Most people are not very familiar with the concept of artificial intelligence (AI). As an illustration, when 1,500 senior business leaders in the United States in 2017 were asked about AI, only 17 percent said they were familiar with it. A number of them were not sure what it was or how it would affect their particular companies. They understood there was considerable potential for altering business processes, but were not clear how AI could be deployed within their own organizations.
Despite its widespread lack of familiarity, AI is a technology that is transforming every walk of life. It is a wide-ranging tool that enables people to rethink how we integrate information, analyze data, and use the resulting insights to improve decisionmaking. Our hope through this comprehensive overview is to explain AI to an audience of policymakers, opinion leaders, and interested observers, and demonstrate how AI already is altering the world and raising important questions for society, the economy, and governance.
In this paper, we discuss novel applications in finance, national security, health care, criminal justice, transportation, and smart cities, and address issues such as data access problems, algorithmic bias, AI ethics and transparency, and legal liability for AI decisions. We contrast the regulatory approaches of the U.S. and European Union, and close by making a number of recommendations for getting the most out of AI while still protecting important human values.
In order to maximize AI benefits, we recommend nine steps for going forward:
Encourage greater data access for researchers without compromising users’ personal privacy,
invest more government funding in unclassified AI research,
promote new models of digital education and AI workforce development so employees have the skills needed in the 21st-century economy,
create a federal AI advisory committee to make policy recommendations,
engage with state and local officials so they enact effective policies,
regulate broad AI principles rather than specific algorithms,
take bias complaints seriously so AI does not replicate historic injustice, unfairness, or discrimination in data or algorithms,
maintain mechanisms for human oversight and control, and
penalize malicious AI behavior and promote cybersecurity.
I. QUALITIES OF ARTIFICIAL INTELLIGENCE
Although there is no uniformly agreed upon definition, AI generally is thought to refer to “machines that respond to stimulation consistent with traditional responses from humans, given the human capacity for contemplation, judgment and intention.” According to researchers Shubhendu and Vijay, these software systems “make decisions which normally require [a] human level of expertise” and help people anticipate problems or deal with issues as they come up. As such, they operate in an intentional, intelligent, and adaptive manner.
Artificial intelligence algorithms are designed to make decisions, often using real-time data. They are unlike passive machines that are capable only of mechanical or predetermined responses. Using sensors, digital data, or remote inputs, they combine information from a variety of different sources, analyze the material instantly, and act on the insights derived from those data. With massive improvements in storage systems, processing speeds, and analytic techniques, they are capable of tremendous sophistication in analysis and decisionmaking.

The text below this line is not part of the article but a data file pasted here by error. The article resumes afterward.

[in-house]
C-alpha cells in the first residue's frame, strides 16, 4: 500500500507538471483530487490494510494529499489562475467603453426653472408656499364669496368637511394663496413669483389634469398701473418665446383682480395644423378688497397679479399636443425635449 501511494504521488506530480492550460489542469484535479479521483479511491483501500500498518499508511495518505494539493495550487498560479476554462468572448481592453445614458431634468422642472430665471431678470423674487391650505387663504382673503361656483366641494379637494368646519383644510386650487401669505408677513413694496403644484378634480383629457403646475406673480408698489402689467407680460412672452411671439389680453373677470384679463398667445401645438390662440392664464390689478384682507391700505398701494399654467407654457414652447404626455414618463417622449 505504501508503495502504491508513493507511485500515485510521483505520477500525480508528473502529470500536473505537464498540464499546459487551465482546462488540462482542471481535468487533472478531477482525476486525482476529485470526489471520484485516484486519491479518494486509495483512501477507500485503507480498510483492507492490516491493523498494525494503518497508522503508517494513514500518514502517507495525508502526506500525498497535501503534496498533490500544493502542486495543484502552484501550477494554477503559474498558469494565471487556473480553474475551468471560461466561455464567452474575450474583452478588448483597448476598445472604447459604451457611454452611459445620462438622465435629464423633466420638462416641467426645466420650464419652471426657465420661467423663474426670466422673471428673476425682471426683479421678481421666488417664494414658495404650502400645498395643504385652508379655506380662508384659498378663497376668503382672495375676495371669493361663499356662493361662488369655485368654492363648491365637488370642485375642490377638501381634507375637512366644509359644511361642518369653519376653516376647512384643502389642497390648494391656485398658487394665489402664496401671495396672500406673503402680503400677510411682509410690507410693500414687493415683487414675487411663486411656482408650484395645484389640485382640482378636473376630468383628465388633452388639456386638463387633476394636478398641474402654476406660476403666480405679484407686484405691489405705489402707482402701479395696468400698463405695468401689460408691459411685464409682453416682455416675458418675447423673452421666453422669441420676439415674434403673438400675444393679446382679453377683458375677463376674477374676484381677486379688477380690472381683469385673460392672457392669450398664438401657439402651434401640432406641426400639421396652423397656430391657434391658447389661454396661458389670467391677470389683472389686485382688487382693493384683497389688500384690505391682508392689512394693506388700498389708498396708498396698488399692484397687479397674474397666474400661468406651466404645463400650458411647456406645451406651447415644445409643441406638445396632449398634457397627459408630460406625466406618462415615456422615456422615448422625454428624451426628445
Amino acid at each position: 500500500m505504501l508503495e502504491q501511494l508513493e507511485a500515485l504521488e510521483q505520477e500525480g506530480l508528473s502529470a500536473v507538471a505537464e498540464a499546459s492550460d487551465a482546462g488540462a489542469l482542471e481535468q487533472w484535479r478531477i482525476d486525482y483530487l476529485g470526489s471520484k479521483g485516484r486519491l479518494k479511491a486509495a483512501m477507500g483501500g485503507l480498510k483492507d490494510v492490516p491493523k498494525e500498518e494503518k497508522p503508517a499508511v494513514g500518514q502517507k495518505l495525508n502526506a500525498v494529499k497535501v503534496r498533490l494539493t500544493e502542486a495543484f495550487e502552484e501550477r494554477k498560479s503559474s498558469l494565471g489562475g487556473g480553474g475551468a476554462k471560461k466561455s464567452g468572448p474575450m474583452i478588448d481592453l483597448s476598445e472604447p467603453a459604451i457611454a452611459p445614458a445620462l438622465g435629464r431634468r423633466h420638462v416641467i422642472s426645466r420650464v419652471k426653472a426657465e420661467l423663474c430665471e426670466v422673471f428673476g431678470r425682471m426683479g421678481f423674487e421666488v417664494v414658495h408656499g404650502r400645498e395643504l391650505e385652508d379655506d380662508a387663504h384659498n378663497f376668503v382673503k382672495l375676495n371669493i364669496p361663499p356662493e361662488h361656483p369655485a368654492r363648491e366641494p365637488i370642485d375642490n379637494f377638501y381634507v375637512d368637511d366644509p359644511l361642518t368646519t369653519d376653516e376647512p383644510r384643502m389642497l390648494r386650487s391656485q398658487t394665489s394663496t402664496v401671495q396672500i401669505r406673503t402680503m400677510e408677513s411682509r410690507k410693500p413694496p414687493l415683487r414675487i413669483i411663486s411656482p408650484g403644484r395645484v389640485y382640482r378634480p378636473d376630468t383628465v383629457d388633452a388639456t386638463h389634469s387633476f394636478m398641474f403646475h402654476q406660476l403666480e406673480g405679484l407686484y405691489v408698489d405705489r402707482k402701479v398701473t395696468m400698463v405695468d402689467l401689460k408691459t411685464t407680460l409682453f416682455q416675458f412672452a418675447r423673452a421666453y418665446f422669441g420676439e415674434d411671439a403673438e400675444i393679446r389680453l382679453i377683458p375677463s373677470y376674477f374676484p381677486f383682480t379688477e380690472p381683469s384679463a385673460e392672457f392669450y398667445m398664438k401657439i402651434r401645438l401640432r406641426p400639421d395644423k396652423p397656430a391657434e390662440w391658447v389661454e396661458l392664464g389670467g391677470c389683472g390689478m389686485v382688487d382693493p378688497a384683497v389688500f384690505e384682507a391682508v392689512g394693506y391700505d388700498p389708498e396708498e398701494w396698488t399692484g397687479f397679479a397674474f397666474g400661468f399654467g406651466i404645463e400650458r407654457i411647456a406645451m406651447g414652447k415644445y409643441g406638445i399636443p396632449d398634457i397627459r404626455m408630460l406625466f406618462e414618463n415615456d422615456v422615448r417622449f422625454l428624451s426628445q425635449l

Artificial intelligence is already altering the world and raising important questions for society, the economy, and governance:
AI generally is undertaken in conjunction with machine learning and data analytics. Machine learning takes data and looks for underlying trends. If it spots something that is relevant for a practical problem, software designers can take that knowledge and use it to analyze specific issues. All that is required are data that are sufficiently robust that algorithms can discern useful patterns. Data can come in the form of digital information, satellite imagery, visual information, text, or unstructured data.
AI systems have the ability to learn and adapt as they make decisions. In the transportation area, for example, semi-autonomous vehicles have tools that let drivers and vehicles know about upcoming congestion, potholes, highway construction, or other possible traffic impediments. Vehicles can take advantage of the experience of other vehicles on the road, without human involvement, and the entire corpus of their achieved “experience” is immediately and fully transferable to other similarly configured vehicles. Their advanced algorithms, sensors, and cameras incorporate experience in current operations, and use dashboards and visual displays to present information in real time so human drivers are able to make sense of ongoing traffic and vehicular conditions. And in the case of fully autonomous vehicles, advanced systems can completely control the car or truck, and make all the navigational decisions.
II. APPLICATIONS IN DIVERSE SECTORS
AI is not a futuristic vision, but rather something that is here today and being integrated with and deployed into a variety of sectors. This includes fields such as finance, national security, health care, criminal justice, transportation, and smart cities. There are numerous examples where AI already is making an impact on the world and augmenting human capabilities in significant ways.
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